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I tried writing a simple function that takes an Either type (possibly parameterized by two different types) and does one thing if it gets Left and another thing if it gets Right. the following code,

someFunc :: (Show a, Show b) => Either a b -> IO ()
someFunc (Left x) = print $ "Left " ++ show x
someFunc (Right x) = print $ "Right " ++ show x

main = do
  someFunc (Left "Test1")
  someFunc (Right "Test2")

However, this gives,

Ambiguous type variable `b0' in the constraint:
      (Show b0) arising from a use of `someFunc'
    Probable fix: add a type signature that fixes these type variable(s)
    In a stmt of a 'do' expression: someFunc (Left "Test1")

and

Ambiguous type variable `a0' in the constraint:
      (Show a0) arising from a use of `someFunc'
    Probable fix: add a type signature that fixes these type variable(s)
    In the expression: someFunc (Right "Test2")

If I understand correctly, when I call the function with Left x, it is complaining because it doesn't know the type of the Right x variant, and vice-versa. However, this branch of the function is not used. Is there a better way to do this?

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3 Answers 3

up vote 3 down vote accepted

Well, that depends heavily on what you are trying to do, doesn't it? As you already found out, in order to use Left constructor, you need to know the type it constructs. And full type requires information on both a and b.

Better way to achieve polymorphism in Haskell is to use type classes. You can easily provide different implementations of "methods" for different instances.

Good comparison of both object-orientation and type classes concepts can be found here.

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This is a good question, because it made me think about why Haskell behaves this way.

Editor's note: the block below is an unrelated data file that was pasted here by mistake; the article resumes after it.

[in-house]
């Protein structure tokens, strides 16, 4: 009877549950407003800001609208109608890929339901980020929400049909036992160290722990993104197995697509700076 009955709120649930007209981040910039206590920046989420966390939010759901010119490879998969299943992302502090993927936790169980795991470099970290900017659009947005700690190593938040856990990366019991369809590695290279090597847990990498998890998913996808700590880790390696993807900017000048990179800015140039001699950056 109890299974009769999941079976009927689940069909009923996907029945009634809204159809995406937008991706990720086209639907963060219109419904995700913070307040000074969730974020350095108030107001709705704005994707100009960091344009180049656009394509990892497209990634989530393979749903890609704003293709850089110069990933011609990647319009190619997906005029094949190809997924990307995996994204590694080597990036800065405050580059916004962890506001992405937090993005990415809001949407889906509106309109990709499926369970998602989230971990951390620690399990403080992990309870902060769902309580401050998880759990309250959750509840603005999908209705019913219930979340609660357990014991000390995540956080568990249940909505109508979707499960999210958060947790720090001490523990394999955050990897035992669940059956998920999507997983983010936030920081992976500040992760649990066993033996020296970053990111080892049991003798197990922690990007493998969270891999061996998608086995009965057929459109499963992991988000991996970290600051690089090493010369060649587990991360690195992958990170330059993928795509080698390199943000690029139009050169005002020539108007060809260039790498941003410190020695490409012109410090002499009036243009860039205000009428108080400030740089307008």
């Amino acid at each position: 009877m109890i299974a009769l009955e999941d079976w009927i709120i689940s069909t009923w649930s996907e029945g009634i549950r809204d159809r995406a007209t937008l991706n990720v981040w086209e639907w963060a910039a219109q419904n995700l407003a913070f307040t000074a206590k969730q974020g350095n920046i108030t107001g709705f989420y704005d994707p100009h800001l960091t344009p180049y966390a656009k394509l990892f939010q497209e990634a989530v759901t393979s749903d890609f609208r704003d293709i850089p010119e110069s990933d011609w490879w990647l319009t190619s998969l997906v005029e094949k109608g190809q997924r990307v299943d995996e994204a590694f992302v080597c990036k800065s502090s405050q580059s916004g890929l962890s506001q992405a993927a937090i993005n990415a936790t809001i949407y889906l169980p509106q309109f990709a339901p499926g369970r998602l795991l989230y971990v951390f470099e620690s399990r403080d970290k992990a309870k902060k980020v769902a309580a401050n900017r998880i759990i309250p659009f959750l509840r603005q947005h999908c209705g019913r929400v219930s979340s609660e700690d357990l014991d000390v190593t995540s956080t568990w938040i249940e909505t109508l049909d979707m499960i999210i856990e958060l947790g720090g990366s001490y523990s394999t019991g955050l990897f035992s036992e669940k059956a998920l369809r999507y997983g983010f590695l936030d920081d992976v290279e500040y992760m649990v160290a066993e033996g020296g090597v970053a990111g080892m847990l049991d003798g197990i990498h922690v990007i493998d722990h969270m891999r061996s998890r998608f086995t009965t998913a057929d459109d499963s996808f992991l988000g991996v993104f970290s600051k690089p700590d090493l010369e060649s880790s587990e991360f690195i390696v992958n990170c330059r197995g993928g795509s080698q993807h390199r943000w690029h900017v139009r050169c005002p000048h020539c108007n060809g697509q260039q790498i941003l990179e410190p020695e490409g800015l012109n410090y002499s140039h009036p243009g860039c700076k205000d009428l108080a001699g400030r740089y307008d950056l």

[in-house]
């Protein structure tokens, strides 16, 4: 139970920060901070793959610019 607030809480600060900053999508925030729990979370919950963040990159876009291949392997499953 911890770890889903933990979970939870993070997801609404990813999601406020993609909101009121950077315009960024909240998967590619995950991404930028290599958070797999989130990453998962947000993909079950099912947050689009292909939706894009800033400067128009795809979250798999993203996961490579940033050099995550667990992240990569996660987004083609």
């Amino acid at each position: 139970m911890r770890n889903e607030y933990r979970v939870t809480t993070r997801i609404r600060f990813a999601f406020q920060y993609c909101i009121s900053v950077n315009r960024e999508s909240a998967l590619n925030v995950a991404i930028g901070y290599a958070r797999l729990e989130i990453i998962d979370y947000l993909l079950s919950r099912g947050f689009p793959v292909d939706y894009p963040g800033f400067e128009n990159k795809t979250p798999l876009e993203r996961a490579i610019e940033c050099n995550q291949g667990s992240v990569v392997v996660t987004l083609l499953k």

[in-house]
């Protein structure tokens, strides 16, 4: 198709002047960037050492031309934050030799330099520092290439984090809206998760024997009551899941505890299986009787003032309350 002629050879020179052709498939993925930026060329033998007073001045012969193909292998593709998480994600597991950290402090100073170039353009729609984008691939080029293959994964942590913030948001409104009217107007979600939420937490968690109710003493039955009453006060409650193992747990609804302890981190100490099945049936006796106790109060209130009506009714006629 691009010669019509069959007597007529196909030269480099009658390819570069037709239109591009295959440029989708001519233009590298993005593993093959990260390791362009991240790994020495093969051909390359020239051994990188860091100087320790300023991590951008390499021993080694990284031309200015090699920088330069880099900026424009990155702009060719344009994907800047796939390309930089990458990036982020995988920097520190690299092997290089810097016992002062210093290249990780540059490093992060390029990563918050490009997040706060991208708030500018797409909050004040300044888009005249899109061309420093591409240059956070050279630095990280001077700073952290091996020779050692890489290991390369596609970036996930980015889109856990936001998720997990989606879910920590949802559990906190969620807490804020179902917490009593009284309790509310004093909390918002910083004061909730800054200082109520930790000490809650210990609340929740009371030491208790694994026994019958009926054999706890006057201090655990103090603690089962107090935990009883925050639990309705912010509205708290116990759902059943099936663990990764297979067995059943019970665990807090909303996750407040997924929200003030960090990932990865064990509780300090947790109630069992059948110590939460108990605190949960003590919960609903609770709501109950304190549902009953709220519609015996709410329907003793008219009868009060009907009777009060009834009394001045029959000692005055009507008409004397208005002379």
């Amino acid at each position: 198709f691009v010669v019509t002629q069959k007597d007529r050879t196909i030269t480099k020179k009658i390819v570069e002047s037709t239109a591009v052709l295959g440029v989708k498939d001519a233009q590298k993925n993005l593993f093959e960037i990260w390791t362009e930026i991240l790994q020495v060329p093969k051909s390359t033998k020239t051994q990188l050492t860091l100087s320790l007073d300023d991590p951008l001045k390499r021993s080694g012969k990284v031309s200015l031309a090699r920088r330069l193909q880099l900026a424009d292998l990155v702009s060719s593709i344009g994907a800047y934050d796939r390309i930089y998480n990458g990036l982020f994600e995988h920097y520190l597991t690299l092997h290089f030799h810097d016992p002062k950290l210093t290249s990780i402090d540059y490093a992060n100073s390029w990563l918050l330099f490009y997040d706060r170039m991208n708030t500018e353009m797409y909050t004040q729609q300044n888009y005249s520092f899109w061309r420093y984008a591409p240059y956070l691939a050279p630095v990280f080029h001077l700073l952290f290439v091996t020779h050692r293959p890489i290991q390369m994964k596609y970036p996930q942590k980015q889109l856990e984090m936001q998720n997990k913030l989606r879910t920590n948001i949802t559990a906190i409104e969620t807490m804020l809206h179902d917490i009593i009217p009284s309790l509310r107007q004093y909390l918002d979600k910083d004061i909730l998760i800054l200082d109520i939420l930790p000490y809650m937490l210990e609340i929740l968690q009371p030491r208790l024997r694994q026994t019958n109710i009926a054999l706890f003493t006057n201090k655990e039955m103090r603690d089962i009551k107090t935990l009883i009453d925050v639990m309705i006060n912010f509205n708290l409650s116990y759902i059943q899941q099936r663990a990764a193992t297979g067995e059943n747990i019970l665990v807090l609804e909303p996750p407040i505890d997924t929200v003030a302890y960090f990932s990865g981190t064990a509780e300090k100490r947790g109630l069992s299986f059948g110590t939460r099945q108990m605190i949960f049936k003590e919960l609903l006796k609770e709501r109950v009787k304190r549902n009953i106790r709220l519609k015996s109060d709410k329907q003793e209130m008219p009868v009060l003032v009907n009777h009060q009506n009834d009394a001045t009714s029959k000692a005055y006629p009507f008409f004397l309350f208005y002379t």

class PseudoArbitrary a where
  arb :: a

instance PseudoArbitrary Int where
  arb = 4

instance PseudoArbitrary Char where
  arb = 'd'

instance PseudoArbitrary Bool where
  arb = True

reallyDumbFunc :: (PseudoArbitrary a, PseudoArbitrary b) =>
                  Either a b -> Either a b
reallyDumbFunc (Left x) = Right arb
reallyDumbFunc (Right x) = Left arb

So check this out. I've made a typeclass PseudoArbitrary, where instances of the typeclass provide a (pseudo-)arbitrary element of their type. Now I have a reallyDumbFunction that takes an Either a b, where both a and b have PseudoArbitrary instances, and if a Left was put in, I produce a Right, with a (pseudo-)arbitrary value of type b in it, and vice versa. So now let's play in ghci:

ghci> reallyDumbFunc (Left 'z')
Ambiguous type variable blah blah blah
ghci> reallyDumbFunc (Left 'z' :: Either Char Char)
Right 'd'
ghci> reallyDumbFunc (Left 'z' :: Either Char Int)
Right 4

Whoa! Even though all I changed was the type of the input, it totally changed the type and value of the output! This is why Haskell cannot resolve the ambiguity by itself: because that would require analyzing your function in complicated ways to make sure you are not doing things like reallyDumbFunc.

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You can make this work by explicitly specifying the other type:

main = do
  someFunc (Left "Test1" :: Either String ())
  someFunc (Right "Test2" :: Either () String)

but I agree with x13n that this probably isn't the best way to do whatever you're trying to do. Note that someFunc is functionally identical to

someFunc :: (Show a) => Bool -> a -> IO ()
someFunc False x = print $ "Left " ++ show x
someFunc True x = print $ "Right " ++ show x

because the only information you derive from the structure of the Either is whether it's a Left or Right. This version also doesn't require you to specify a placeholder type when you use it.

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Per the question, the intent of the use of Either was to get a form of polymorphism. The boolean-tag alternative you're providing doesn't do that. The choice between Left and Right is also supposed to choose between two types. –  Luis Casillas Jan 13 '12 at 19:33
    
@sacundim: Well, the call-patterns of my someFunc are identical to the someFunc in the question. Regardless of what the intent was, my definition is what was achieved; if what that is isn't what's desired, then that points to a problem in the original solution too :) –  ehird Jan 13 '12 at 20:05

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